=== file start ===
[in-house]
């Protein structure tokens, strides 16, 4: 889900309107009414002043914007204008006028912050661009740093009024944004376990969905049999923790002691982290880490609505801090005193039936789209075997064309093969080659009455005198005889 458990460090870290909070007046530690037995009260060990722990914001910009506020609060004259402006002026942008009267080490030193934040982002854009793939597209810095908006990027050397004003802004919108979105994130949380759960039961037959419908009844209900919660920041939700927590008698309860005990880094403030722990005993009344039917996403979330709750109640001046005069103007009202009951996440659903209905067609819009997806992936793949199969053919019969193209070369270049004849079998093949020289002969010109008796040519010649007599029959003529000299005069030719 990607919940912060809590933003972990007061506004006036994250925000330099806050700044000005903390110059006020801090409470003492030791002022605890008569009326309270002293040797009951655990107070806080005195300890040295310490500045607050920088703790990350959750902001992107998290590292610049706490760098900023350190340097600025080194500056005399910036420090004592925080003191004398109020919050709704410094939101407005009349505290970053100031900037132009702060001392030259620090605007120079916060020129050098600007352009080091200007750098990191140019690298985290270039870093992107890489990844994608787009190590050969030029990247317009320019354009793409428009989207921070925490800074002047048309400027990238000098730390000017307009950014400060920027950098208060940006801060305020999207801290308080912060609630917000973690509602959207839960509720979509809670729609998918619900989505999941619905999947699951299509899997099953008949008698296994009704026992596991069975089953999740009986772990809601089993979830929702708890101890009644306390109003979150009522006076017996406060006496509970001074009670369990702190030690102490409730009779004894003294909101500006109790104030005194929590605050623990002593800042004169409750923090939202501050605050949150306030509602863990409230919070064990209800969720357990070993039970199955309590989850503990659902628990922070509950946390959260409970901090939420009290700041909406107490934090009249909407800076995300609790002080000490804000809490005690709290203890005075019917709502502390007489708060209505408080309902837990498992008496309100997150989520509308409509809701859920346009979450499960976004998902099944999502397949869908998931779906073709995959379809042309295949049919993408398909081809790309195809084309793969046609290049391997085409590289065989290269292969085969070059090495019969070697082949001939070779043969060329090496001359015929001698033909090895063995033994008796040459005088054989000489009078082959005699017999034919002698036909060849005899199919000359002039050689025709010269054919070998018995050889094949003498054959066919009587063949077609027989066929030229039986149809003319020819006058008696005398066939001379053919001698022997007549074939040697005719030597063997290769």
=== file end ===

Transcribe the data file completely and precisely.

[in-house]
């Protein structure tokens, strides 16, 4: 889900309107009414002043914007204008006028912050661009740093009024944004376990969905049999923790002691982290880490609505801090005193039936789209075997064309093969080659009455005198005889 458990460090870290909070007046530690037995009260060990722990914001910009506020609060004259402006002026942008009267080490030193934040982002854009793939597209810095908006990027050397004003802004919108979105994130949380759960039961037959419908009844209900919660920041939700927590008698309860005990880094403030722990005993009344039917996403979330709750109640001046005069103007009202009951996440659903209905067609819009997806992936793949199969053919019969193209070369270049004849079998093949020289002969010109008796040519010649007599029959003529000299005069030719 990607919940912060809590933003972990007061506004006036994250925000330099806050700044000005903390110059006020801090409470003492030791002022605890008569009326309270002293040797009951655990107070806080005195300890040295310490500045607050920088703790990350959750902001992107998290590292610049706490760098900023350190340097600025080194500056005399910036420090004592925080003191004398109020919050709704410094939101407005009349505290970053100031900037132009702060001392030259620090605007120079916060020129050098600007352009080091200007750098990191140019690298985290270039870093992107890489990844994608787009190590050969030029990247317009320019354009793409428009989207921070925490800074002047048309400027990238000098730390000017307009950014400060920027950098208060940006801060305020999207801290308080912060609630917000973690509602959207839960509720979509809670729609998918619900989505999941619905999947699951299509899997099953008949008698296994009704026992596991069975089953999740009986772990809601089993979830929702708890101890009644306390109003979150009522006076017996406060006496509970001074009670369990702190030690102490409730009779004894003294909101500006109790104030005194929590605050623990002593800042004169409750923090939202501050605050949150306030509602863990409230919070064990209800969720357990070993039970199955309590989850503990659902628990922070509950946390959260409970901090939420009290700041909406107490934090009249909407800076995300609790002080000490804000809490005690709290203890005075019917709502502390007489708060209505408080309902837990498992008496309100997150989520509308409509809701859920346009979450499960976004998902099944999502397949869908998931779906073709995959379809042309295949049919993408398909081809790309195809084309793969046609290049391997085409590289065989290269292969085969070059090495019969070697082949001939070779043969060329090496001359015929001698033909090895063995033994008796040459005088054989000489009078082959005699017999034919002698036909060849005899199919000359002039050689025709010269054919070998018995050889094949003498054959066919009587063949077609027989066929030229039986149809003319020819006058008696005398066939001379053919001698022997007549074939040697005719030597063997290769």